Workshops and bios: June 17, Call Echoes event

Workshops and great workshop leaders! June 17, 2017: SK Conference Education Day at McClure United Church. (Map. And a flyer about the whole weekend.)

Scroll down for bios of our amazing facilitators. Please indicate your workshops preferences at www.sk.united-church.ca/register/ or call the Conference office at 306-721-3311. Workshops are free and open to the community. Lunch is $12 and you must register for it in advance. Registration and coffee at 8:30; worship is at 9:15 and workshops will begin by 10:15AM. Lunch: 12:30- 1:30, then afternoon workshops at 2:00PM- 4:15PM. Click here for a workshops flyer.  (PDF) Continue reading

Saskatchewan and Climate Change: looking at the government’s plan

For many years, our church has offered theological, scriptural and moral reasons for reducing use of fossil fuels. We Canadians are, after all, the highest per capita carbon emitters in the world.

Here’s some recent recommended reading for SK people on this question; the SK Environmental Society has released a paper looking at the provincial government’s climate change plan.

They write, “The Saskatchewan government released their Climate Change White Paper on October 18th, 2016.  The paper is positioned as an “alternative approach to Prime Minister Trudeau’s national carbon tax”. It is no secret that the Saskatchewan government is strongly opposed to a national carbon price. In the press release accompanying the report Premier Wall asserts, “Make no mistake – a carbon tax will harm Saskatchewan.”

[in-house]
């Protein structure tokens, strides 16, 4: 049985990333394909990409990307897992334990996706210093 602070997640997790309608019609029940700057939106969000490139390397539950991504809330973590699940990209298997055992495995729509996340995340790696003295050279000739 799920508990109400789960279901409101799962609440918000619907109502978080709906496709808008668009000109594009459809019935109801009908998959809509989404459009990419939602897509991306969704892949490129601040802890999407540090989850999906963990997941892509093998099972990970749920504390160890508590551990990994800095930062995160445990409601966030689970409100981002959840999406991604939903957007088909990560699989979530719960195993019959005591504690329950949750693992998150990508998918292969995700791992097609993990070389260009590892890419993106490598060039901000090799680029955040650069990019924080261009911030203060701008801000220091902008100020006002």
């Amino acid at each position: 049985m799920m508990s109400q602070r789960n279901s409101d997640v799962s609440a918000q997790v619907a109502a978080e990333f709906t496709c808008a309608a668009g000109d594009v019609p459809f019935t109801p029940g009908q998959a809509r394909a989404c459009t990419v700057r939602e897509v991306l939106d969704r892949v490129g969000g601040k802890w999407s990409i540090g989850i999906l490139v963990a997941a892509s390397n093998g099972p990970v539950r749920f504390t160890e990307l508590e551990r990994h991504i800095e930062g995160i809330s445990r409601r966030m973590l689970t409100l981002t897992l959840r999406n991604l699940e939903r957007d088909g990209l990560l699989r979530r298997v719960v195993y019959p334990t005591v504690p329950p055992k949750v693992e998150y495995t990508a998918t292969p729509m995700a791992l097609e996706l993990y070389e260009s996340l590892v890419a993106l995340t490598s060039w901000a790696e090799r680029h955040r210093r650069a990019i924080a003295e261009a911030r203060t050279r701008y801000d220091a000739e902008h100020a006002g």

But will it? This paper examines that claim.

 

 

United Church supports MP consultations for climate action

From farmers to ranchers, from hunters to Indigenous communities, many in Saskatchewan rely on the land and water directly for their livelihood. We know climate change driven by fossil fuel use will have an impact on our communities and on God’s creation.

For many years, United Church communities have been involved in climate change action, and in 2016 we have an opportunity to make an impact on federal policies. The government has said it wants to issue a climate chance plan by the end of 2016, and across Canada groups want Members of Parliament to hear directly from the people on this crucial issue.  Our church is asking for our involvement, whether by making a personal commitment or by committing to speak with your MP. Here’s a summary:
http://www.united-church.ca/social-action/act-now/speak-support-bold-national-climate-strategy

You can also participate in a free webinar this Friday, May 13:
http://edge.united-church.ca/webinars/events/peoples-climate-plan/

To church members in Regina and area especially: Lead Now is a group that is helping organize MP meetings, and they need some help with this in Regina. Please help spread the word. Ask people to fill in the form at the link below if they can help:
http://peoplesclimate.ca/organize/

Of course, anyone anywhere in the province is welcome to get involved!